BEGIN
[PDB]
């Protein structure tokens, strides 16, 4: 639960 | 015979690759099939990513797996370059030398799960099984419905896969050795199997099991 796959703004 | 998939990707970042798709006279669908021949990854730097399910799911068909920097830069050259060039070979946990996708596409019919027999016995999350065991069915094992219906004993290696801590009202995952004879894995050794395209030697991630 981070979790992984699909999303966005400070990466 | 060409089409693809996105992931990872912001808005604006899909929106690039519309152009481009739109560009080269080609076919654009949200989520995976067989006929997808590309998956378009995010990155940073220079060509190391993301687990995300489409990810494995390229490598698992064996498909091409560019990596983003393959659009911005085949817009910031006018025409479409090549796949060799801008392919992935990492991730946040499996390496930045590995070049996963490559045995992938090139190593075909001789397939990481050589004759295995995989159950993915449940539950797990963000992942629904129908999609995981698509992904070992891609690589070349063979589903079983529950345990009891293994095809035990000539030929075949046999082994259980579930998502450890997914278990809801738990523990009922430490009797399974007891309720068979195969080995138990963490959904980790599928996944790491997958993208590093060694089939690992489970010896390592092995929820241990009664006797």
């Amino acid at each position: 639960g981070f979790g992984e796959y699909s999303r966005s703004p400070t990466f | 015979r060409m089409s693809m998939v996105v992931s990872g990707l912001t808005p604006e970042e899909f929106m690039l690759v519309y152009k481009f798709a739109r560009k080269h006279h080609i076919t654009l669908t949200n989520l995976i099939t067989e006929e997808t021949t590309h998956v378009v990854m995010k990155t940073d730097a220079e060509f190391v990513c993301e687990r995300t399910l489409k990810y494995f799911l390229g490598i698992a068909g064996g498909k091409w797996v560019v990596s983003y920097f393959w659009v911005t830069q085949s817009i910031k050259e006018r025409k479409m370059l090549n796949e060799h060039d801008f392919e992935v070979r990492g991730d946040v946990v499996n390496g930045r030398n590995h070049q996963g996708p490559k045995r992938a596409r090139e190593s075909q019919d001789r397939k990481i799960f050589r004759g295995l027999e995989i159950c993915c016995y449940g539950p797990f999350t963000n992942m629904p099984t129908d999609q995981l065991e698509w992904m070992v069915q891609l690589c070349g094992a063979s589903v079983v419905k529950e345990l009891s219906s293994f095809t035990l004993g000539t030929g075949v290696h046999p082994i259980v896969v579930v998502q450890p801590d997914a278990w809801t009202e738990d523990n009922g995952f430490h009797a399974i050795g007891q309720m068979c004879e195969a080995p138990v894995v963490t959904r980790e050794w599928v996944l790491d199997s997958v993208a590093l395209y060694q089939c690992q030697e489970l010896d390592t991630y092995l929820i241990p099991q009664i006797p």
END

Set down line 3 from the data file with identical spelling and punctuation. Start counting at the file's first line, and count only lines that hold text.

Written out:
């Amino acid at each position: 639960g981070f979790g992984e796959y699909s999303r966005s703004p400070t990466f | 015979r060409m089409s693809m998939v996105v992931s990872g990707l912001t808005p604006e970042e899909f929106m690039l690759v519309y152009k481009f798709a739109r560009k080269h006279h080609i076919t654009l669908t949200n989520l995976i099939t067989e006929e997808t021949t590309h998956v378009v990854m995010k990155t940073d730097a220079e060509f190391v990513c993301e687990r995300t399910l489409k990810y494995f799911l390229g490598i698992a068909g064996g498909k091409w797996v560019v990596s983003y920097f393959w659009v911005t830069q085949s817009i910031k050259e006018r025409k479409m370059l090549n796949e060799h060039d801008f392919e992935v070979r990492g991730d946040v946990v499996n390496g930045r030398n590995h070049q996963g996708p490559k045995r992938a596409r090139e190593s075909q019919d001789r397939k990481i799960f050589r004759g295995l027999e995989i159950c993915c016995y449940g539950p797990f999350t963000n992942m629904p099984t129908d999609q995981l065991e698509w992904m070992v069915q891609l690589c070349g094992a063979s589903v079983v419905k529950e345990l009891s219906s293994f095809t035990l004993g000539t030929g075949v290696h046999p082994i259980v896969v579930v998502q450890p801590d997914a278990w809801t009202e738990d523990n009922g995952f430490h009797a399974i050795g007891q309720m068979c004879e195969a080995p138990v894995v963490t959904r980790e050794w599928v996944l790491d199997s997958v993208a590093l395209y060694q089939c690992q030697e489970l010896d390592t991630y092995l929820i241990p099991q009664i006797p």